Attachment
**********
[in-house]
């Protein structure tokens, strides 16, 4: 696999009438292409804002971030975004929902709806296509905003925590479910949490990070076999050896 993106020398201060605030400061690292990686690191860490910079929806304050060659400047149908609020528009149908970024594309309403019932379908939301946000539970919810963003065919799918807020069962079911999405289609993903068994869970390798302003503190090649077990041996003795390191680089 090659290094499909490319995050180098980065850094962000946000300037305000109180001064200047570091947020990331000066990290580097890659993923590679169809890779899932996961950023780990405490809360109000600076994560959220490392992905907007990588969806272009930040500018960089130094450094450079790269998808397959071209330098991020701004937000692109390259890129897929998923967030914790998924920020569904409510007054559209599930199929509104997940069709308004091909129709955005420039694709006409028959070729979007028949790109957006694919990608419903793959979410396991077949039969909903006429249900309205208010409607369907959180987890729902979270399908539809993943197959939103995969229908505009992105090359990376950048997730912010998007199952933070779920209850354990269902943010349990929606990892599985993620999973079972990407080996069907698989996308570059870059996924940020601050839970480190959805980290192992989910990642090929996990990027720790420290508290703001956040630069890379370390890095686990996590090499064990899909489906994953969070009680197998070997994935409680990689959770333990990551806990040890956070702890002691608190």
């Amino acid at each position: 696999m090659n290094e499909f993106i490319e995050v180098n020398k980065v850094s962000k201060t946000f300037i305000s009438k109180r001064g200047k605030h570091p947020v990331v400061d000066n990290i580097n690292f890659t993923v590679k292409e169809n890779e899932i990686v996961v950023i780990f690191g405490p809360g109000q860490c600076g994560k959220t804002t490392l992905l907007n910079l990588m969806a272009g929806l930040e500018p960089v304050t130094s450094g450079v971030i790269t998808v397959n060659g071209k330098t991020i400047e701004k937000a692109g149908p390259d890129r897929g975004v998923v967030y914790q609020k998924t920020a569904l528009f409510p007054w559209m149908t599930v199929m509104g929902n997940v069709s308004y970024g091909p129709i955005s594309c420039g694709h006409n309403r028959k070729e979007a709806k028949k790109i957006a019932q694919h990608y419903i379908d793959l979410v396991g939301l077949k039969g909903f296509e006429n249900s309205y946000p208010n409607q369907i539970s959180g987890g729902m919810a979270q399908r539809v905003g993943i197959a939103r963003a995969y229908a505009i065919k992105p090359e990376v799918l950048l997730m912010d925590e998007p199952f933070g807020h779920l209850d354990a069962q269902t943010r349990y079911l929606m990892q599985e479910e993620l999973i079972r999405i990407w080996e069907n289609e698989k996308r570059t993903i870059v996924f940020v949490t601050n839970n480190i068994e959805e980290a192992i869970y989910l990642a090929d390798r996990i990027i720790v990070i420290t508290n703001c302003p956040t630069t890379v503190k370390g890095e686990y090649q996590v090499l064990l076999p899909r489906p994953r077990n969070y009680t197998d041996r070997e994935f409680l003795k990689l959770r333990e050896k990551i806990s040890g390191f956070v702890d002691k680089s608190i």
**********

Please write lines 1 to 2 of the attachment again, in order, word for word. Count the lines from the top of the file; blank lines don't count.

[in-house]
């Protein structure tokens, strides 16, 4: 696999009438292409804002971030975004929902709806296509905003925590479910949490990070076999050896 993106020398201060605030400061690292990686690191860490910079929806304050060659400047149908609020528009149908970024594309309403019932379908939301946000539970919810963003065919799918807020069962079911999405289609993903068994869970390798302003503190090649077990041996003795390191680089 090659290094499909490319995050180098980065850094962000946000300037305000109180001064200047570091947020990331000066990290580097890659993923590679169809890779899932996961950023780990405490809360109000600076994560959220490392992905907007990588969806272009930040500018960089130094450094450079790269998808397959071209330098991020701004937000692109390259890129897929998923967030914790998924920020569904409510007054559209599930199929509104997940069709308004091909129709955005420039694709006409028959070729979007028949790109957006694919990608419903793959979410396991077949039969909903006429249900309205208010409607369907959180987890729902979270399908539809993943197959939103995969229908505009992105090359990376950048997730912010998007199952933070779920209850354990269902943010349990929606990892599985993620999973079972990407080996069907698989996308570059870059996924940020601050839970480190959805980290192992989910990642090929996990990027720790420290508290703001956040630069890379370390890095686990996590090499064990899909489906994953969070009680197998070997994935409680990689959770333990990551806990040890956070702890002691608190």